Post-Grant Reports


The Effect of Urbanization on Forest Mycorrhizae, Worms, and Soil Respiration

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Ecology and Evolutionary Biology | Environmental Indicators and Impact Assessment | Environmental Monitoring | Forest Management | Soil Science


In previous work, I have found that urban forests tend to have few to no saplings compared to more rural forests. In an attempt to determine possible reasons for this finding, two students (William McCuen and Delaney Riggins) helped me examine worms and soil characteristics at my permanent research sites in Forest Park and at the control sites in the Mount Hood National Forest. We collected earthworms at 29 sites using a mustard extraction method, conducting three worm pulls at each site. The worms were returned to the lab where they were counted and weighed. We measured the depth of the O horizon at each earthworm collection location. Invasive earthworms have been shown to increase turnover rate of organic material in the soil, resulting in lower seedling survival. We also collected soil from each of my sites and measured 24-hour CO2 production in twelve containers to determine soil respiration rates. In addition, we harvested seedlings to quantify the amount of ECM (ectomycorrhizae) and AMF (arbuscular mycorrhizae) in the roots, another important factor for seedling survival.

We found the depth of the O horizon and the amount of CO2 were both significantly greater at rural control sites than in the urban forest. The number of worms collected per site ranged from 0 to 52, with a mean of 10.8. Neither the number of worms nor the biomass of worms was significantly different among locations. There was, however, a tendency of lower worm biomass at the control sites, and the depth of the O horizon was negatively correlated with the biomass of worms, although R2 was low. Worms are best collected in early spring, and because we collected worms in June and July, we feel the drier soil and warmer temperatures may have played a role in the absence of worms at some sites. We did find thinner O horizons in areas with a higher biomass of worms, although the relationship was weak. This preliminary study shows a potential negative impact of invasive worms on urban forest soils.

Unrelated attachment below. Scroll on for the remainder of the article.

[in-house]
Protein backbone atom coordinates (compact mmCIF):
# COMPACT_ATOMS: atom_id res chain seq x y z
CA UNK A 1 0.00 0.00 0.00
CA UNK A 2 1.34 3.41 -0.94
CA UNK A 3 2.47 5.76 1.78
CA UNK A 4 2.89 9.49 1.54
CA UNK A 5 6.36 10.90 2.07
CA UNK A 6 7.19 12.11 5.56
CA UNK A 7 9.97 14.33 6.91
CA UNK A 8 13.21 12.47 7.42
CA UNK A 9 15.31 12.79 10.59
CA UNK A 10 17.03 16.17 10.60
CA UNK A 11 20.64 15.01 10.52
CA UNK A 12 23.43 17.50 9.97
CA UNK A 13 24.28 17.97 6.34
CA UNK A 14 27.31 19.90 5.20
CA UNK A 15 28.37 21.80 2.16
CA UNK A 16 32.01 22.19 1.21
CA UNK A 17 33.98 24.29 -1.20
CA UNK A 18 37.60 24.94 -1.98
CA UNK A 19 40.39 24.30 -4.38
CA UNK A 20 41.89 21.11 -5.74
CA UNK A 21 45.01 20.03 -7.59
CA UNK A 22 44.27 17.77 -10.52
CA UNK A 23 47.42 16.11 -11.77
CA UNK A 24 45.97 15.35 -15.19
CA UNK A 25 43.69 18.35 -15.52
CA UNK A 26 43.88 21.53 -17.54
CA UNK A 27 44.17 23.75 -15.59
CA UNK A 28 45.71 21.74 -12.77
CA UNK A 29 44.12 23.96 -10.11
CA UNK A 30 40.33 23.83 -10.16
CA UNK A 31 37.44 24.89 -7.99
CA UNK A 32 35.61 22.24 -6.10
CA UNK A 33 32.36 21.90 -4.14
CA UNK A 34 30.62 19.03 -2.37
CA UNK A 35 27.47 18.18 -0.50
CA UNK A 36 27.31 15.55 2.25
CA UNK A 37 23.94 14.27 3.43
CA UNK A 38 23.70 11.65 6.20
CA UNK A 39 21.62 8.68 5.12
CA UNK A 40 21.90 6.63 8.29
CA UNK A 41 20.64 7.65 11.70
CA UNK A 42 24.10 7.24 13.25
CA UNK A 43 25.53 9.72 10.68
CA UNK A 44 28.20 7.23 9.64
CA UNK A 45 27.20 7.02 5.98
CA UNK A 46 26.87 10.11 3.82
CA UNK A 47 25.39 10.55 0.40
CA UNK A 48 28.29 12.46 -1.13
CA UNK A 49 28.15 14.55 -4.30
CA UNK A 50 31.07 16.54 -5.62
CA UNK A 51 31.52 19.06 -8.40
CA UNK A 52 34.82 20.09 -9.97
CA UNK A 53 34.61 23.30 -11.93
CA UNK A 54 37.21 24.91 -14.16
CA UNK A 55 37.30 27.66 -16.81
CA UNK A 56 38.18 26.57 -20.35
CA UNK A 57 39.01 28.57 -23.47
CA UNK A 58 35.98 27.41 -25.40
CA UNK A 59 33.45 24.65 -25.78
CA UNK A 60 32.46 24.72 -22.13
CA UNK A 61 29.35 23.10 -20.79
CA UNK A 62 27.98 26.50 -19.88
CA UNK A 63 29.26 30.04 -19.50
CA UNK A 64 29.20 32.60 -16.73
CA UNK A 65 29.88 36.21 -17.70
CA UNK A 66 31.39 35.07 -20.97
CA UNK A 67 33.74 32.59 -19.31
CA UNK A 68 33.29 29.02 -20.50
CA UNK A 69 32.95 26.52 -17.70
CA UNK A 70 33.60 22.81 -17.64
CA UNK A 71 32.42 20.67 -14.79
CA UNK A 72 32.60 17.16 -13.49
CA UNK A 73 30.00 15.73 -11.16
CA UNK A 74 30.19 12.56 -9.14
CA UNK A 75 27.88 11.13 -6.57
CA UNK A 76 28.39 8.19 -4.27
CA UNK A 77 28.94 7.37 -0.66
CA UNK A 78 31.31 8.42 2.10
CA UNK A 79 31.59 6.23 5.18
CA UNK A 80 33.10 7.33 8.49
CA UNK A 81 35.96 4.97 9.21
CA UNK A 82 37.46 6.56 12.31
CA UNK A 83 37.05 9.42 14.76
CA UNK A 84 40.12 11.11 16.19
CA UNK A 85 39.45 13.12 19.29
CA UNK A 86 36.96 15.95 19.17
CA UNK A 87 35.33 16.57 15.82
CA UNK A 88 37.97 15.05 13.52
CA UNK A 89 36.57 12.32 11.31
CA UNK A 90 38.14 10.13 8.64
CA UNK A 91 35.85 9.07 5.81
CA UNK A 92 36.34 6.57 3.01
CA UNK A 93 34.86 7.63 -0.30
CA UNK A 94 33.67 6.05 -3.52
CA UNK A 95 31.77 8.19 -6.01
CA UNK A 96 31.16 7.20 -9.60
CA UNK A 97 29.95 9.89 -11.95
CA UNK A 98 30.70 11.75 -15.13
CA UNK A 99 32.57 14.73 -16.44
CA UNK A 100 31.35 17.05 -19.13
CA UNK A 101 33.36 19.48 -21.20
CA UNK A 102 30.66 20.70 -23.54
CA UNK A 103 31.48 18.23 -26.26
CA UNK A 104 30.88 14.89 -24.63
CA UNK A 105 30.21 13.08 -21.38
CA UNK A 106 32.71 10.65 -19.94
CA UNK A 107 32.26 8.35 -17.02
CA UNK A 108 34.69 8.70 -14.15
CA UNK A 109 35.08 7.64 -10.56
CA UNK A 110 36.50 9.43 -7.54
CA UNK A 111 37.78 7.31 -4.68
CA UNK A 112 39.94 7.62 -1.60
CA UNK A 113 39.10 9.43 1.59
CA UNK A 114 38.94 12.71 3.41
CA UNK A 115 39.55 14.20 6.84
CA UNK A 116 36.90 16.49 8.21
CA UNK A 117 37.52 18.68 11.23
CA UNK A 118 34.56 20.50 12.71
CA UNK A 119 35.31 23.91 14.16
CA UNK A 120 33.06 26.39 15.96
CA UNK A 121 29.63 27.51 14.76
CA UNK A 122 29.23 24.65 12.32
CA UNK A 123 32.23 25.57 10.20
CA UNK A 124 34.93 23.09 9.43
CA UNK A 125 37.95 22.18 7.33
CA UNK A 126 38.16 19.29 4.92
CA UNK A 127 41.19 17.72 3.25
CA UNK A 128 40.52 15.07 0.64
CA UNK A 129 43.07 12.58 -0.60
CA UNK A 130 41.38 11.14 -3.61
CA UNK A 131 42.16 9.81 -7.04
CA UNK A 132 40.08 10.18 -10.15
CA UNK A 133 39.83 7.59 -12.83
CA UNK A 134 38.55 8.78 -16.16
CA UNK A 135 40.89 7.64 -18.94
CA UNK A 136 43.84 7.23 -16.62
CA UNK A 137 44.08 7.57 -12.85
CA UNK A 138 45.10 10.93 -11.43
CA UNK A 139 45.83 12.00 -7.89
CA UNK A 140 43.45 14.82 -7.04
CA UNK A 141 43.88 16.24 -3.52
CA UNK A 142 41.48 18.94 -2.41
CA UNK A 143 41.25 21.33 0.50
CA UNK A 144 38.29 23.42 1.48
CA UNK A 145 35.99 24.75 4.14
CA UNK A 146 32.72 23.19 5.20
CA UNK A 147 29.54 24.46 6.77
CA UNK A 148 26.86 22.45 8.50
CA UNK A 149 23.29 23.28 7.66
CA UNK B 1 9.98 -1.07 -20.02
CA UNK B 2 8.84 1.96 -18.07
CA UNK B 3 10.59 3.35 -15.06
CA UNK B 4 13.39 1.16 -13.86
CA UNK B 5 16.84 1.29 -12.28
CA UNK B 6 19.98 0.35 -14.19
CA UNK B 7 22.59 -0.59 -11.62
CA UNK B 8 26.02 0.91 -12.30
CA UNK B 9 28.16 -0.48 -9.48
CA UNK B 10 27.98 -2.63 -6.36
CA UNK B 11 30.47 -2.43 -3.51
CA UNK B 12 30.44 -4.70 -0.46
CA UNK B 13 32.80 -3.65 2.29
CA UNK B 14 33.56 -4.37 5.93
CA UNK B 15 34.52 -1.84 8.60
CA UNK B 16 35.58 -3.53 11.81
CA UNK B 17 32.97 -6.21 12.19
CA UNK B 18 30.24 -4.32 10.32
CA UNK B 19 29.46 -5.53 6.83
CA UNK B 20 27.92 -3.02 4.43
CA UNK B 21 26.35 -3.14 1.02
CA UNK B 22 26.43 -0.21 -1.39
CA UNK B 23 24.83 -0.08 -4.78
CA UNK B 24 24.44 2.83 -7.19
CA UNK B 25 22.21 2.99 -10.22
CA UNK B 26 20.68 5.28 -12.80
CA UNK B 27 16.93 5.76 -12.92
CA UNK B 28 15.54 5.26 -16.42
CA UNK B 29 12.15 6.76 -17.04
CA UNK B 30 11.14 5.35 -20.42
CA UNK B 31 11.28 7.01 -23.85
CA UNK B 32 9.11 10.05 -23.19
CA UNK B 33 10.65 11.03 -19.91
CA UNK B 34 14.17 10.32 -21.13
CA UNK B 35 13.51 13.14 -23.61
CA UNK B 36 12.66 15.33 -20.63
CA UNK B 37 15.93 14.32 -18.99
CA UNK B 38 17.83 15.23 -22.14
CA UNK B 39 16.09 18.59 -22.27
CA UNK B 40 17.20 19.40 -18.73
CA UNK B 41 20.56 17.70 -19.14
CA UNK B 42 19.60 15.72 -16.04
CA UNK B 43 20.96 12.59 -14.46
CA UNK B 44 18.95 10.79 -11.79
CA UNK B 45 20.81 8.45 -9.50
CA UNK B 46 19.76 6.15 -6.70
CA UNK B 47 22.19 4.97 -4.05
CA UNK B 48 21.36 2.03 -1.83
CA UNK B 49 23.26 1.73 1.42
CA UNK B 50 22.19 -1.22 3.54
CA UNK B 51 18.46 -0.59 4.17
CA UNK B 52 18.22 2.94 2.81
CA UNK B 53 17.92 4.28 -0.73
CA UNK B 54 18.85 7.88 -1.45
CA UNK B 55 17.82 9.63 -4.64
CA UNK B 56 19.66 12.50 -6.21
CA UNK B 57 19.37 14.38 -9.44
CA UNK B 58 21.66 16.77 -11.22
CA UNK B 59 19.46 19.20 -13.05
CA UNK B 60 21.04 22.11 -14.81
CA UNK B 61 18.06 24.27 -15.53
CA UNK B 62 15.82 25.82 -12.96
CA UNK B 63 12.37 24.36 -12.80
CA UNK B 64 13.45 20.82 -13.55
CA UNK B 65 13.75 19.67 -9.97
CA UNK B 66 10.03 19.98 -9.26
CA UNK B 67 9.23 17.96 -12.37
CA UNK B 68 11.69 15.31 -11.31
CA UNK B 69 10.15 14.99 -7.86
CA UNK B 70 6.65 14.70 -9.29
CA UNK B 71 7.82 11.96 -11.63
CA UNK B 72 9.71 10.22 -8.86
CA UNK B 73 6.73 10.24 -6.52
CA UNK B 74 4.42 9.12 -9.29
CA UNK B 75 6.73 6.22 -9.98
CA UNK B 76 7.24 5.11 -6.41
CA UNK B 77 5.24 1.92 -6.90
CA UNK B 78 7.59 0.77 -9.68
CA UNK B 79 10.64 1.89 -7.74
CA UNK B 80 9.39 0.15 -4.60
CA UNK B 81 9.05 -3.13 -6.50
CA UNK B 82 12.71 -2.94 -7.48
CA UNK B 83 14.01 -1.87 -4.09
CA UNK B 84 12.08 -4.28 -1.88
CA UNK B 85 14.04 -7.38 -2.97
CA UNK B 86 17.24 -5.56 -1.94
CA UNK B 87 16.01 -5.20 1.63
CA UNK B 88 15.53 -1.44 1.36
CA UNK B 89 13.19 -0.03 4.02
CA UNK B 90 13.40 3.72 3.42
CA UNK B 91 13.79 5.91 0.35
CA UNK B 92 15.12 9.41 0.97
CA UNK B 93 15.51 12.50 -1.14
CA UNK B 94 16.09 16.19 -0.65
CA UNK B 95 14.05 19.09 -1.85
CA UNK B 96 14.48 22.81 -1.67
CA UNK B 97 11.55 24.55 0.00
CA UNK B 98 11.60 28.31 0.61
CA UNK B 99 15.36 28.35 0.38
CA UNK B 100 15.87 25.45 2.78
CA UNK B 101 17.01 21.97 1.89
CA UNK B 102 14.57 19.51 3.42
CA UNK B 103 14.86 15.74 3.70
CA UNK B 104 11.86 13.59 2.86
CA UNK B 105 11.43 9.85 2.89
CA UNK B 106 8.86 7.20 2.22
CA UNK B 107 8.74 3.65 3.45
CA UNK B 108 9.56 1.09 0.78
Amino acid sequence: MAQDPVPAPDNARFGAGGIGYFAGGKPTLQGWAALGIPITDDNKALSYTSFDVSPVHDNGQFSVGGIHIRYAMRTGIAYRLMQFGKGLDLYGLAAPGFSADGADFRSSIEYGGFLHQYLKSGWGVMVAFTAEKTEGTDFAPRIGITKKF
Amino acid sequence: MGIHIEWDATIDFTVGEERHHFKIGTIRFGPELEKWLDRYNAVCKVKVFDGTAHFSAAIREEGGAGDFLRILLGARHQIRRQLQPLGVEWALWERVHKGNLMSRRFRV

This research was conducted as part of a Linfield College Student-Faculty Collaborative Research Grant in 2018, funded by the Office of Academic Affairs.

The student collaborators were William McCuen and Delaney Riggins.

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